Still can’t put that head down!


Happy Diesel who loves flying

Leo and I opted to stay in Taupo with a buddy before resupplying and heading off into the Kaimanawas on Friday afternoon to our bivvy. I won’t bore you with the details, but I nailed a solid little Sika stag on Saturday prior to myself, Leo and Tony (Leo’s Dad who walked in on Saturday) pulling pin on Monday AM given the Northerly storm. At least were able to add another head to the Tree of Death!


Well that is the story of my 2015 roar. Certainly they weren’t the biggest heads in the world, but it was a fantastic week with 2 stella hunts which I will remember for a long time. Three shots and 3 dead deer for the new Kimber made the purchase well worthwhile. I’m pleased Mrs HandR approved my capex request.....

HandR Out!
« Last Edit: May 14th, 2015 at 8:33pm by HandR »  
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Re: A Very Memorable 2015 Sika Roar
Reply #1 - May 13th, 2015 at 2:19am
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That is another wonderful account of what hunting is, and can be about.

These forum roar competitions are a great opportunity to read about others great adventures, thank you for participating..
  
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HandR
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Re: A Very Memorable 2015 Sika Roar
Reply #2 - May 13th, 2015 at 3:01am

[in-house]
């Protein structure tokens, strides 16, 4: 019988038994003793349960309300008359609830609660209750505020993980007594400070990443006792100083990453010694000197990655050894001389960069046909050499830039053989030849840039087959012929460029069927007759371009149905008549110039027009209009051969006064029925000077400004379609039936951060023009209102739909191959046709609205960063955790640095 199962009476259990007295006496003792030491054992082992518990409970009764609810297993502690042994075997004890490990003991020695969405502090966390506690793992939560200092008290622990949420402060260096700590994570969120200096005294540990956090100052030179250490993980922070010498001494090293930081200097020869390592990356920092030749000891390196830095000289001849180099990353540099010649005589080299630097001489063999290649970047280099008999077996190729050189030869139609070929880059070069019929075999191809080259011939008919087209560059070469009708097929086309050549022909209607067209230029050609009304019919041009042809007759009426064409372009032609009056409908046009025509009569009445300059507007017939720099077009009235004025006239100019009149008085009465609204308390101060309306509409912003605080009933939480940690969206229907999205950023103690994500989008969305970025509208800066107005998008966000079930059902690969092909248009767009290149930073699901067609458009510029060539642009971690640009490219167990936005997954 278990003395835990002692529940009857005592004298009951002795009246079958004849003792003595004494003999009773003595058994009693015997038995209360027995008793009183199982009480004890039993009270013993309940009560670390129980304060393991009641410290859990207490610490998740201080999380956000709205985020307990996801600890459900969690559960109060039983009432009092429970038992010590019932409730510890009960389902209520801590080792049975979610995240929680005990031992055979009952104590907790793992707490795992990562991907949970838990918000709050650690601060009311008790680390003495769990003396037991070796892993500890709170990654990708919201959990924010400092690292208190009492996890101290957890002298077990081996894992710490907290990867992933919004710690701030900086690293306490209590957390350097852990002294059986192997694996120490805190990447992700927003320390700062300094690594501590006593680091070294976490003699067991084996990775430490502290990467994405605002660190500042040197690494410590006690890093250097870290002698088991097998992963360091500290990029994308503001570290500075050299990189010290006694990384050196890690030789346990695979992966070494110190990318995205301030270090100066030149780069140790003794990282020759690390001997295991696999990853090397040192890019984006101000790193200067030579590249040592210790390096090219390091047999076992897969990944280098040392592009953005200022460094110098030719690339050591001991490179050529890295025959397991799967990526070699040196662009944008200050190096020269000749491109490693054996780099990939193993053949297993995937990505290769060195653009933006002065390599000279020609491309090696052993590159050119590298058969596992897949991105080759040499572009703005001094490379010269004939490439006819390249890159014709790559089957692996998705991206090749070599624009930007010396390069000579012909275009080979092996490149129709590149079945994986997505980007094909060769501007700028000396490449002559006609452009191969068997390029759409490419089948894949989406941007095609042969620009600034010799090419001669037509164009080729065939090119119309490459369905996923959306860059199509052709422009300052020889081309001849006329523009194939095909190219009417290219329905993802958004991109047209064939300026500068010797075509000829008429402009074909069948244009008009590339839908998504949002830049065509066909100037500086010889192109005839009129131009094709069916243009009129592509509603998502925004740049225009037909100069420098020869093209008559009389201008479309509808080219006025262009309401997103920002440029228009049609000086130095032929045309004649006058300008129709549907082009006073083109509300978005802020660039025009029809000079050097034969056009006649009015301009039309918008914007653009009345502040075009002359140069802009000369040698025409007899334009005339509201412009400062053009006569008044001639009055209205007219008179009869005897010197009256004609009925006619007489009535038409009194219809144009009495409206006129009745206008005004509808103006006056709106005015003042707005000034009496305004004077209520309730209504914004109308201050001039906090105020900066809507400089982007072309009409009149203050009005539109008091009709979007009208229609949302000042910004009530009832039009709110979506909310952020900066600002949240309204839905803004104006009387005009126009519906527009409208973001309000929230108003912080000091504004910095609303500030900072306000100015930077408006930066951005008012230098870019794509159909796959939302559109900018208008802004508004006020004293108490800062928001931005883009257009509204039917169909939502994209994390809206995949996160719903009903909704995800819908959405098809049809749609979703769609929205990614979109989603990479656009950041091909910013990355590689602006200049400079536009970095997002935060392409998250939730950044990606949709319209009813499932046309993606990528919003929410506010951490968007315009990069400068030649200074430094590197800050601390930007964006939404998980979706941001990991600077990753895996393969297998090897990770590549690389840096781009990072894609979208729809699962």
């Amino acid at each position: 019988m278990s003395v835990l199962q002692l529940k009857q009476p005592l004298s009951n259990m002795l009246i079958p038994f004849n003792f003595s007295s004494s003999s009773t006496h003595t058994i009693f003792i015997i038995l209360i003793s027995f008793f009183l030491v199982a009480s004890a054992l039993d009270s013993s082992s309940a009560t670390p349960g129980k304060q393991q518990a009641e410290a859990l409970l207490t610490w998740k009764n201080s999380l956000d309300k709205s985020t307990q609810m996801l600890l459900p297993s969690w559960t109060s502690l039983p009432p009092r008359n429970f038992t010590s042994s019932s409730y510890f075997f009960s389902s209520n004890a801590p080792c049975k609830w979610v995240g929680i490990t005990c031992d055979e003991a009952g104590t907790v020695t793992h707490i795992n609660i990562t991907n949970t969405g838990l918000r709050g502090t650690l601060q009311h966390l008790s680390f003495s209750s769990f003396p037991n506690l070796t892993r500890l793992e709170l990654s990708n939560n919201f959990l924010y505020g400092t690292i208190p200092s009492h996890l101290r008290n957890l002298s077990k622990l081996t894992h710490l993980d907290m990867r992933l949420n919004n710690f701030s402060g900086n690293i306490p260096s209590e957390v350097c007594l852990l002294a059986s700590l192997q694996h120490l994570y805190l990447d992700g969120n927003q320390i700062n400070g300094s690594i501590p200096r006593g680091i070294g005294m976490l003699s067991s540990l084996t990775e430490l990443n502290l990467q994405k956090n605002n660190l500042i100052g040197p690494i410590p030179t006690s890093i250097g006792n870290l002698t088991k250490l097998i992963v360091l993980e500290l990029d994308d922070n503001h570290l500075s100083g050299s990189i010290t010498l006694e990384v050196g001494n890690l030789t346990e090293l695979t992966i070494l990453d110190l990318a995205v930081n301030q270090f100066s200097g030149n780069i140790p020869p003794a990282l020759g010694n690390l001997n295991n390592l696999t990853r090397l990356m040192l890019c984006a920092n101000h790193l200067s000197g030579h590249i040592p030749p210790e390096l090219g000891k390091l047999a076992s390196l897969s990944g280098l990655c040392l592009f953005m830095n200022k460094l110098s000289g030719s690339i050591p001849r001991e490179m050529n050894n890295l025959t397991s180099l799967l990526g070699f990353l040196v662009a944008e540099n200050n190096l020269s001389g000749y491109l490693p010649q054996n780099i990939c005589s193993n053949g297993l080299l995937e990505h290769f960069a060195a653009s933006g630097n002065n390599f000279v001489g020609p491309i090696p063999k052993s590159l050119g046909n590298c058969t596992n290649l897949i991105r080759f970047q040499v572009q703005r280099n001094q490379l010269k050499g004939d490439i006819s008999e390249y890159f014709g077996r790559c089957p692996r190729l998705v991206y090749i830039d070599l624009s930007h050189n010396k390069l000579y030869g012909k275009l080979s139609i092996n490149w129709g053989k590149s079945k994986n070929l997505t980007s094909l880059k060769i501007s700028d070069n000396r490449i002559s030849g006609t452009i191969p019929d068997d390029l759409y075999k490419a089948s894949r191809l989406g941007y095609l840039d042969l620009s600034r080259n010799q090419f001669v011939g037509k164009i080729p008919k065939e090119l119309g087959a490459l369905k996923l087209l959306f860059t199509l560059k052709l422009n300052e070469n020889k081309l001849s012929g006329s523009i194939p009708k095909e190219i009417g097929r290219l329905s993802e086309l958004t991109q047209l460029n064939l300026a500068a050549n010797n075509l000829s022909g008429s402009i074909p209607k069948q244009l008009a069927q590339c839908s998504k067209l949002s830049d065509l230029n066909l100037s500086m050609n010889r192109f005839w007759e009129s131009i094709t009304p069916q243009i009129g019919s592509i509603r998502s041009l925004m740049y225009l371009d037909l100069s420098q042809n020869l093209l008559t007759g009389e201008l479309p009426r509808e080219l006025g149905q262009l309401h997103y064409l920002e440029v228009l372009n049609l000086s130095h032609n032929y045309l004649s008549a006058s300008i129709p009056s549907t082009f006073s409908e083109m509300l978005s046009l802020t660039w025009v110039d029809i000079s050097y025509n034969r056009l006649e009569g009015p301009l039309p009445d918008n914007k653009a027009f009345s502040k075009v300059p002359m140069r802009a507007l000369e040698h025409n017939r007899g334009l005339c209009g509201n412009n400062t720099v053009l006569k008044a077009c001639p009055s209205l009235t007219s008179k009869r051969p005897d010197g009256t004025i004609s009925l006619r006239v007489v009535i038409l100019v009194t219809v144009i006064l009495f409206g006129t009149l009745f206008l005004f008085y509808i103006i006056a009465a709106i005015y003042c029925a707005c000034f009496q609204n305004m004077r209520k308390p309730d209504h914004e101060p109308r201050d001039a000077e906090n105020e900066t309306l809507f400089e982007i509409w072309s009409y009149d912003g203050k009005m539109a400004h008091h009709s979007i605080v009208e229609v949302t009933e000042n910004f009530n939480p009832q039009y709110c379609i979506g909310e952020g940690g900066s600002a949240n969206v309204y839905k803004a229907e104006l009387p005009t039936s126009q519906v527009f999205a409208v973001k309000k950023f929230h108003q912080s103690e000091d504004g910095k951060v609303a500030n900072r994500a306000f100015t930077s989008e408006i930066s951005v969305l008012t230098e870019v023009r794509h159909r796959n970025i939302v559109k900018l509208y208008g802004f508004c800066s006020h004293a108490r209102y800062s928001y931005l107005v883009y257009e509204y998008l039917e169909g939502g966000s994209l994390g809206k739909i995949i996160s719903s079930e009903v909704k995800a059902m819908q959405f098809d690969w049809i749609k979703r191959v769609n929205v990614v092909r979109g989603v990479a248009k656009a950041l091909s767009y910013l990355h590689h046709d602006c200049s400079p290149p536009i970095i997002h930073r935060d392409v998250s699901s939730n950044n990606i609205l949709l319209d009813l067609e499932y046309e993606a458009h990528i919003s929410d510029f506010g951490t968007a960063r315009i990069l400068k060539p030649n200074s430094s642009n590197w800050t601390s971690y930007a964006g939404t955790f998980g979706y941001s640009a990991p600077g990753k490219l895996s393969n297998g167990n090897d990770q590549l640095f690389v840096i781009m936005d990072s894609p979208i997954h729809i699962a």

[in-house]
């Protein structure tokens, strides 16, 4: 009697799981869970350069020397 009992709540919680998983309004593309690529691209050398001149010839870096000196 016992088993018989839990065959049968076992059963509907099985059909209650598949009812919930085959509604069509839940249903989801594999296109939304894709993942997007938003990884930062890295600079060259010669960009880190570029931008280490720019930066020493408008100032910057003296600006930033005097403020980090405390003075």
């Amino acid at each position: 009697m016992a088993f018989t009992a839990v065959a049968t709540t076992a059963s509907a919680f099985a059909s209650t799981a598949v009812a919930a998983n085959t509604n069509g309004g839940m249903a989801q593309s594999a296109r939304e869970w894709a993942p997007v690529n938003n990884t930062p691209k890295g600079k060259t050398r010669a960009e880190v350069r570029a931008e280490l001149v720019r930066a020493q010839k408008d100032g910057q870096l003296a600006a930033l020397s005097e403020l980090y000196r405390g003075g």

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Cheers Iceman!
  
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Re: A Very Memorable 2015 Sika Roar
Reply #3 - May 13th, 2015 at 8:28am
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Premo  Smiley Great seeing the next generation getting into it
  
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Re: Leo's First Stag - A Very Memorable 2015 Sika Roar
Reply #4 - May 15th, 2015 at 12:15am
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Cool
  

It's ok if you disagree with me. I can't force you to be right.
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Re: Leo's First Stag - A Very Memorable 2015 Sika Roar
Reply #5 - May 21st, 2015 at 8:16am
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Very nice Leo.  Cool
  
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Re: Leo's First Stag - A Very Memorable 2015 Sika Roar
Reply #6 - Jul 4th, 2015 at 10:17pm
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Well done Leo,wish Id done those trip when I was young. Wink
  

Shot a few deer,caugth some big trout and salmon
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Re: Leo's First Stag - A Very Memorable 2015 Sika Roar
Reply #7 - Aug 11th, 2015 at 6:13am
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Grin